Boat Plans & Kits

If you are a designer who offers plans, or kit boats, we invite you to enter your information in the Directory of Boat Plans & Kits. There is no charge! This is for boats of ANY hull material. And if you’re in the market for a boat to build, this is a fine place to start.

 

859 results for All Boat Plans & Kits

New York 32

Designer: 
Sparkman & Stephens

Design No. 125, the NY 32s have stood the test of time with two-thirds of the original fleet still sailing and remains competitive.

SCHEGGIA

Designer: 
Paolo Lodigiani
Skill Level to Build: 
beginner

SCHEGGIA (designed to compete in 10 Foot Class – www.diecipiedi.it) is narrow at waterline which makes it fast. Thanks to its flare sides stability increases considerably when the boat starts to hee

Newport Runabout

Designer: 
Nelson Zimmer
Skill Level to Build: 
Advanced

This runabout reveals the influence of Zimmer’s association with John Hacker, and will require expert boatbuilders.

Construction: Batten-seam planking over sawn frames.

Lofting is required.

Plans include 4 sheets.

16' 0" Prospector

Designer: 
Ted Moores
Skill Level to Build: 
novice

The 16' Prospector features a flattened, shallow arch hull with its fullness carried into the bow and stern, good depth amidships to maintain freeboard and deepened ends to keep paddlers and gear dry.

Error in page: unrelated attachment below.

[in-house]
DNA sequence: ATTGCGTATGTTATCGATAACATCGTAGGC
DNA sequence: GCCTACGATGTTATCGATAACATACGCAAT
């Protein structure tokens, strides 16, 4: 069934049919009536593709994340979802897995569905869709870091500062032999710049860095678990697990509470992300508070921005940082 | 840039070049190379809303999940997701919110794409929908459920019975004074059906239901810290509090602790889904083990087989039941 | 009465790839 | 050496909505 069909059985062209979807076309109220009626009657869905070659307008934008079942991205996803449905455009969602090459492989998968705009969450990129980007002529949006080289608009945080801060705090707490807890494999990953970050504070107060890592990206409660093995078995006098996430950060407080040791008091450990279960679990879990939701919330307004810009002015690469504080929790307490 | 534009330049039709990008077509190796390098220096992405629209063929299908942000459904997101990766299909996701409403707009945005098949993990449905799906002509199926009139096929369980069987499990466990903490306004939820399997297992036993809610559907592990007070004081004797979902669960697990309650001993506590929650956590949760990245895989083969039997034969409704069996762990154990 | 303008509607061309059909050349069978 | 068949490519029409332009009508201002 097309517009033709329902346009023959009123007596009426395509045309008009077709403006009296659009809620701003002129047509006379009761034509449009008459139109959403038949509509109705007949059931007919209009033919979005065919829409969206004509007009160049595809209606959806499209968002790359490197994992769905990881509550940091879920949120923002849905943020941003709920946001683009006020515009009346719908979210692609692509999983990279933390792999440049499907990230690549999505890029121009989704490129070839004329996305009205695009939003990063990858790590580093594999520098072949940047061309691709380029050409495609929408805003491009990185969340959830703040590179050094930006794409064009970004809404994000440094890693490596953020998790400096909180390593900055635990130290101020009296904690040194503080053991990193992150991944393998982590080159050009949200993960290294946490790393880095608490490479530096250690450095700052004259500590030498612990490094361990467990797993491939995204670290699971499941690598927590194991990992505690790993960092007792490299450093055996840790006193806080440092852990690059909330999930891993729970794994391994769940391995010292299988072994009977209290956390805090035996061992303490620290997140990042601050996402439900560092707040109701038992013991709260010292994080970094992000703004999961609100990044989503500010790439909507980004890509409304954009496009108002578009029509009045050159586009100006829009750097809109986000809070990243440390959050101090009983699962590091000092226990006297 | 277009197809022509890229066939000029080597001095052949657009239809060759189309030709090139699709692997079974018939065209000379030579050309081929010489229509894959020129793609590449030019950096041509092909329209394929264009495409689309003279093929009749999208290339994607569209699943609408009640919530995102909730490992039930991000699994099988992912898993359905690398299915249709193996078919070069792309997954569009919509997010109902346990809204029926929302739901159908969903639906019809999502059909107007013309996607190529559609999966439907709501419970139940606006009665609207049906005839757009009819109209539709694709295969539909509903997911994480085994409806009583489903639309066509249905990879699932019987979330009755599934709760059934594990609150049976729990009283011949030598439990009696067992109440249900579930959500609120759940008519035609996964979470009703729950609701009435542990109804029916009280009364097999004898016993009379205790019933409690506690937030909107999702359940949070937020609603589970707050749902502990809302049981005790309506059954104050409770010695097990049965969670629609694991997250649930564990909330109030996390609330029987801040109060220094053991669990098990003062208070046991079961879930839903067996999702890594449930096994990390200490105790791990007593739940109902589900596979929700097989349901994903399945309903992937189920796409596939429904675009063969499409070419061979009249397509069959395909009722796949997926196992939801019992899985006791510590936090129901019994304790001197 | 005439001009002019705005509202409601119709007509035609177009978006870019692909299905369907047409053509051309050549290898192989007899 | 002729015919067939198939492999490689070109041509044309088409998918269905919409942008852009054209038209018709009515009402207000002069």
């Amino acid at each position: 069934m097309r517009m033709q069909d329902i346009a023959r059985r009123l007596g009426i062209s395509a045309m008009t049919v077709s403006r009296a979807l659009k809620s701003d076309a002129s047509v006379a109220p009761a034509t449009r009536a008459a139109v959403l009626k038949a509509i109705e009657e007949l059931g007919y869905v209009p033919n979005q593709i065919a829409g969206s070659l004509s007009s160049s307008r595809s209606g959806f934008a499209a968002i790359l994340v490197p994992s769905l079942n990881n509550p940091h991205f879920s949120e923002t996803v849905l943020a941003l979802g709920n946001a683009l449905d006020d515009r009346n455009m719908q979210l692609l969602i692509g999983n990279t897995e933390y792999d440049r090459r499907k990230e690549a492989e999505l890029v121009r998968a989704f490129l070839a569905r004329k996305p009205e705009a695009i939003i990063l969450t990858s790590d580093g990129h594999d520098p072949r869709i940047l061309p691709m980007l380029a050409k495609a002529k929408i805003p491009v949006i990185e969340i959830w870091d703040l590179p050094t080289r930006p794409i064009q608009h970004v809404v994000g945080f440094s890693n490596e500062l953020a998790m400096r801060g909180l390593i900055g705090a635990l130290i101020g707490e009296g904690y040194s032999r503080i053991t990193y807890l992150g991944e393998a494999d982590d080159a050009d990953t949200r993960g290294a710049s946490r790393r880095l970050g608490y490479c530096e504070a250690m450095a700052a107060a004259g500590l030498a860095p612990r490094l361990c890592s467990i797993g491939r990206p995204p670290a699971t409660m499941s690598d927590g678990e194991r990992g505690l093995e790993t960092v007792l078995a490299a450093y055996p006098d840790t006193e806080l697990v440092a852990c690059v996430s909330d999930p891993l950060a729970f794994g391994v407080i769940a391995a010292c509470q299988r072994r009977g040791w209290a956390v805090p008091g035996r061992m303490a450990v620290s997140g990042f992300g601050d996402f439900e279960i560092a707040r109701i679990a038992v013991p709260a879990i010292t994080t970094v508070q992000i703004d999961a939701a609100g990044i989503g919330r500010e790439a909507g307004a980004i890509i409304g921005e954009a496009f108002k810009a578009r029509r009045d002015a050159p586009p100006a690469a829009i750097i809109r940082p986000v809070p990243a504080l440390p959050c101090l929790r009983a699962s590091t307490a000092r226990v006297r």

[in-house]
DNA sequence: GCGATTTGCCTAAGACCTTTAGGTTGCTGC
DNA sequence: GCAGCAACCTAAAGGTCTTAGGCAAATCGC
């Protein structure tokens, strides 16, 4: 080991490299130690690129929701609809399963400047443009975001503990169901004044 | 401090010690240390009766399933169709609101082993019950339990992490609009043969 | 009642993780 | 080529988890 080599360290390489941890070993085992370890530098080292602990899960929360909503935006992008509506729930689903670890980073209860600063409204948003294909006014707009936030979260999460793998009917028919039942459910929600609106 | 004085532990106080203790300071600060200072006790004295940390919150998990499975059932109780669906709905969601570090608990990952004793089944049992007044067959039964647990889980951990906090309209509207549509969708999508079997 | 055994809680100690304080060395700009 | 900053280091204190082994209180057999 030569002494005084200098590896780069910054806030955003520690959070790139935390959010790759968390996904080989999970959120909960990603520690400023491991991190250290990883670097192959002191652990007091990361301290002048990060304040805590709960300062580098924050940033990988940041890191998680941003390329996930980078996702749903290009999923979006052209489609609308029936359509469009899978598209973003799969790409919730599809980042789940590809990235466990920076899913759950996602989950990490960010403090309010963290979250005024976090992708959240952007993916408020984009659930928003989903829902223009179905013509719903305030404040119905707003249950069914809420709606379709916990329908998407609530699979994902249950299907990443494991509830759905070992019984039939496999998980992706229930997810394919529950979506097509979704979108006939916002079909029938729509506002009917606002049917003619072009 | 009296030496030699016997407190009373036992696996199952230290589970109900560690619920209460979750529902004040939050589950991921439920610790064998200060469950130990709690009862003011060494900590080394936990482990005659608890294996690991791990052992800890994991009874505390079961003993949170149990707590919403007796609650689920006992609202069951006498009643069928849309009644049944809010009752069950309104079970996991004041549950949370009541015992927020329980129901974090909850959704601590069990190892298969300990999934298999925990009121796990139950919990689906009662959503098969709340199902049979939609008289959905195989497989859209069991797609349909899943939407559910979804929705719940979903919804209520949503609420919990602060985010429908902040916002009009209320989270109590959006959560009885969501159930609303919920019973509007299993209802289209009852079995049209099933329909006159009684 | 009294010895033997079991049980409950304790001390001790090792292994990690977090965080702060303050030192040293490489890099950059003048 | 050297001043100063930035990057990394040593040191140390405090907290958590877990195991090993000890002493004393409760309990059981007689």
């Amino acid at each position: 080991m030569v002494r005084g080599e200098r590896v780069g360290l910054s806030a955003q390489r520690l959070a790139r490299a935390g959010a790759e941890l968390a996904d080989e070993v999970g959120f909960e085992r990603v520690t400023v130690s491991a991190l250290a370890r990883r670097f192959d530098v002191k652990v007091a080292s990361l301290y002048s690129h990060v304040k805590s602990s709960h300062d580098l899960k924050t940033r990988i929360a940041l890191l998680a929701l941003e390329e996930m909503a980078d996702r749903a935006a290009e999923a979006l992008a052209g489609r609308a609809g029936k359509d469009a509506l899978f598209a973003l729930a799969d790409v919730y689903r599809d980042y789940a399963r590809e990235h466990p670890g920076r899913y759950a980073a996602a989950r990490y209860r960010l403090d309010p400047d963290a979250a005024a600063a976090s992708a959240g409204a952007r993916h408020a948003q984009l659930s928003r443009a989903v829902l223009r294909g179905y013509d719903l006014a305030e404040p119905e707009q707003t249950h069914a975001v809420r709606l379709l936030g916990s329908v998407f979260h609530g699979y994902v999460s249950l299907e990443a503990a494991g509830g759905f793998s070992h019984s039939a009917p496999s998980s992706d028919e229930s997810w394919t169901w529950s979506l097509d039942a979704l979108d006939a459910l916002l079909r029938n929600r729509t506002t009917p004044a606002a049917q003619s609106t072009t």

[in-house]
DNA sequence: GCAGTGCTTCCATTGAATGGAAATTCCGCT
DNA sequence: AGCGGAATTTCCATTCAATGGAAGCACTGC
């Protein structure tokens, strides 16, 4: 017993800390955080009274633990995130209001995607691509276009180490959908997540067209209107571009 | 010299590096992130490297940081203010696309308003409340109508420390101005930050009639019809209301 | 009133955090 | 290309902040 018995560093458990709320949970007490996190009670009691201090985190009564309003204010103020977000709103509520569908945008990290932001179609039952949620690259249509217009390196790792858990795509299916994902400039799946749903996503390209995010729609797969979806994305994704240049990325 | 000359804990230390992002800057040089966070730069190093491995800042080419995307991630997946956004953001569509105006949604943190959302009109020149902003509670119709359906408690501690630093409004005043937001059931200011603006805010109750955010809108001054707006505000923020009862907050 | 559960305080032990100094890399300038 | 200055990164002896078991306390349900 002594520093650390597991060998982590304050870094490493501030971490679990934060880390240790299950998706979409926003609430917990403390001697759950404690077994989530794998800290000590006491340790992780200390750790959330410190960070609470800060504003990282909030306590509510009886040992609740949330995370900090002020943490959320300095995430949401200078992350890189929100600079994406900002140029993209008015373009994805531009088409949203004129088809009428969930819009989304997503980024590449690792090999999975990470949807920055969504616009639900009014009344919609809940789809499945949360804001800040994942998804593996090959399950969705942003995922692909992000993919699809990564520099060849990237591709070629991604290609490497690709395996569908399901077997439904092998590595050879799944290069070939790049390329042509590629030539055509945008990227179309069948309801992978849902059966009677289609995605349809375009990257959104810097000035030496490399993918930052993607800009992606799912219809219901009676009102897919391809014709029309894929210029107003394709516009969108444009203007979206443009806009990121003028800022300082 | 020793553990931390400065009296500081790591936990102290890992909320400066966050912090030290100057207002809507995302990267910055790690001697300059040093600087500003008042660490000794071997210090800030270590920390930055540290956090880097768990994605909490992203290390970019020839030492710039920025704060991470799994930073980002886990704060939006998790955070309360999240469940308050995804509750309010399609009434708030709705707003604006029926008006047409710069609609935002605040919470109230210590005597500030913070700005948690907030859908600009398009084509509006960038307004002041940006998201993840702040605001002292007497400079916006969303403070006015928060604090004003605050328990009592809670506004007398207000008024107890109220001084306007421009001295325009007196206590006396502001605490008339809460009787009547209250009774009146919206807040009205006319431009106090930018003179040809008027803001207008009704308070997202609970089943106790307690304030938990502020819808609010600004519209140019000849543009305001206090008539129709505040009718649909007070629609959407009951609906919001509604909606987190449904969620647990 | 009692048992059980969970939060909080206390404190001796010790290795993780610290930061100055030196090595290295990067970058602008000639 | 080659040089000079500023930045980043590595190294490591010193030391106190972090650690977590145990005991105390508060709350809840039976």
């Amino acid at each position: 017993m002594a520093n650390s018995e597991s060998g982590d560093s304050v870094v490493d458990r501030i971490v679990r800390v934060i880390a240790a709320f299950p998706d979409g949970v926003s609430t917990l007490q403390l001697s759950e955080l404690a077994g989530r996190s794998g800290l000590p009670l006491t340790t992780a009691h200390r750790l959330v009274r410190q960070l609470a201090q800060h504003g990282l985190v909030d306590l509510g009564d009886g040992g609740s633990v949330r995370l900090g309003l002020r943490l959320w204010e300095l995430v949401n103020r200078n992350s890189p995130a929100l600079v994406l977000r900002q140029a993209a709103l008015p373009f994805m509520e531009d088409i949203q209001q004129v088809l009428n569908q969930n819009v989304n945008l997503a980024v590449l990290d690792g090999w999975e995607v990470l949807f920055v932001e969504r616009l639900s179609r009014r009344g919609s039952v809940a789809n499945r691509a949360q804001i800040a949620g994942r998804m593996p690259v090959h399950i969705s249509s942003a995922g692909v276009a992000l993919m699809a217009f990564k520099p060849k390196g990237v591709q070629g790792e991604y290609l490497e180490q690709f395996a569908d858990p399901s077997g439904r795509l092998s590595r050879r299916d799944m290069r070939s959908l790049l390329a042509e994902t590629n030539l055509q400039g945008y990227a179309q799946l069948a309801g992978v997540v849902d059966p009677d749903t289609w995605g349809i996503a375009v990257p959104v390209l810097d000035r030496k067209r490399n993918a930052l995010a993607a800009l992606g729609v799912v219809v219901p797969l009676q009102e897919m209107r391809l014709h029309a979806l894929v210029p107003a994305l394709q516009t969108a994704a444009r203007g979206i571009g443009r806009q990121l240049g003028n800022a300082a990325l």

25' Dark Harbor 17 1/2

Designer: 
B.B. Crowninshield
Skill Level to Build: 
Advanced

25′ LOA carvel-planked daysailer with small cabin. Construction: Carvel planked over steamed frames. Alternative construction: Cold-molded or strip. Lofting is required. Plans include 4 sheets.

17’ Kayak, Endeavor

Designer: 
Steve Killing
Skill Level to Build: 
Intermediate

Steve Killing’s design is fast becoming well-known, in part due to the Endeavour being build in many a WoodenBoat School class, as well as being the featured boat in the Ted Moores book Kayakcraft.

This is the boat for you, even if you...

Jimmy Skiff

Designer: 
Chesapeake Light Craft
Skill Level to Build: 
Beginner/Intermediate

Before the advent of the outboard motor, rowing/sailing skiffs were common on Chesapeake Bay. They were used for crabbing, fishing, transporting goods, and enjoying summer evenings with a friend.